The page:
Interviews with Monster Girls: Tetsuo Takahashi's biology class has some very interesting pupils! Society today is more accepting of demi-humans (any monsters or demons in humanoid form), and a number of these have ended up at the school where he works. Not just accepting but encouraging, he takes a personal interest in these special cases and what he can do to help them fit in better in human society. The first and most obvious one, called Kyoko, has a detached head that she has to carry everywhere. Sitting with her head in her lap, she complains, in a shy, listless tone, that she never has her hands free to touch and hug other people. I can easily think of some head-holding construction that could be mounted on her shoulders, but the most her biology teacher can arrange for her is being allowed to use a backpack instead of a satchel.
A more handicapped, but less low-energy pupil is Hikari, a vampire from a mixed human/vampire household who drinks tomato soup instead of blood, dislikes daylight, and gets itchy fangs sometimes. But hello, demis are not restricted to pupils! Who is that mysterious woman, shy and withdrawn, hugging a baggy tracksuit around her body and taking the earliest train to work and the latest train back to avoid drawing attention to herself? Why, it's a bona fide succubus, teaching math while doing everything she can to avoid erotically mesmerizing every male within sight. The only person Sakie Sato feels at ease with, although she worries her involuntary powers could affect him, is her colleague the biology teacher, and, informally, social worker for demi girls.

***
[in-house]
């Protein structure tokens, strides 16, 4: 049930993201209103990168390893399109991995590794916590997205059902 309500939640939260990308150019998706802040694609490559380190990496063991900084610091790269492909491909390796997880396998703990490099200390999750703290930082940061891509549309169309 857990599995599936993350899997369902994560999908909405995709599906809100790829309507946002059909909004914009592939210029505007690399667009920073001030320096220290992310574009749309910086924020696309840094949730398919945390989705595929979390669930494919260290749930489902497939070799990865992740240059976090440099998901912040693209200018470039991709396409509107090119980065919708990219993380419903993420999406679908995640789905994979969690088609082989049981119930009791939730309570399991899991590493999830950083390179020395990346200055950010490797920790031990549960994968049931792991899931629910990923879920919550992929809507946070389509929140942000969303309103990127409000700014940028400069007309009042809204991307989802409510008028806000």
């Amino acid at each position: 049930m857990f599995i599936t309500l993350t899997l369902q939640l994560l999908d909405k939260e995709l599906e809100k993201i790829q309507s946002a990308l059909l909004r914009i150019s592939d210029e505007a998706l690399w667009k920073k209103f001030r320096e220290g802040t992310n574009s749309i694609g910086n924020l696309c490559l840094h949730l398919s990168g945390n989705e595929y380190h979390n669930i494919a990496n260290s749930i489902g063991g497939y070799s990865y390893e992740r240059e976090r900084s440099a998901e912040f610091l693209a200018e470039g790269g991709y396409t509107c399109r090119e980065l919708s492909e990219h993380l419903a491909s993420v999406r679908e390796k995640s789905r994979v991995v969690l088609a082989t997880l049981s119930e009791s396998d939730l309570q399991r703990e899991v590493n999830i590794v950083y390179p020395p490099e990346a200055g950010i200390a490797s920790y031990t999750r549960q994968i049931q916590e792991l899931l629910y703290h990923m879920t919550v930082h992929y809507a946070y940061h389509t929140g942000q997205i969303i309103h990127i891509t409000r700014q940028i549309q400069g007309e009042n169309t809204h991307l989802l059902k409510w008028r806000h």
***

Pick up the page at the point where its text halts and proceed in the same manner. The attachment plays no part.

Zombieland Saga: Sakura is an energetically happy idol singer who's about to make her big debut today! She bounces out the door, into the street and in the path of an oncoming truck. BAM! She comes round in a room with six other girls/women who moan and shamble through the room, looking like death warmed over - because they are! They're zombies! AAAAGH! She tries to defend herself with a spear or poker which she chucks through one of the zombies' skull (don't worry, the zombie gets better), escapes from the room, runs towards a policeman, and is shot at! A man called Kotaro Tatsumi brings her back inside, and explains that she is a zombie just like them; he brought seven big names from various periods back from the dead. Double AAAAGH!
So far, Sakura is the only self-aware zombie. To make the other six regain their senses, their new manager hangs electric guitars over their shoulders and enters them in a death metal talent show as something like "Daughters of Death". Sakura is worried because she can't sing or play death metal, and the others don't even know where they are; they just make EUUURRGGH sounds and rock back and forth, throwing their heads impossibly far backwards: luckily, this is what the crowd likes, and they're a roaring success. The experience causes five more zombies to awaken, so Kotaro introduces them to each other and explains his purpose. The seven are idol singer Sakura Minamoto, biker gang leader Saki Nikaido, idol singer Ai Mizuno who Sakura was a fan of, Junko Konno, an idol singer who predates the other two, the mature and elegantly old-fashioned Yugiri who is more a geisha type, the child actor Lily Hoshikawa and non-artist Tae Yamada, the only one who is still in "braaaiinnnz" mode. Oh, and there is a dog zombie too, called Romero. Kotaro wants them to become famous and economically revive the area where he lives.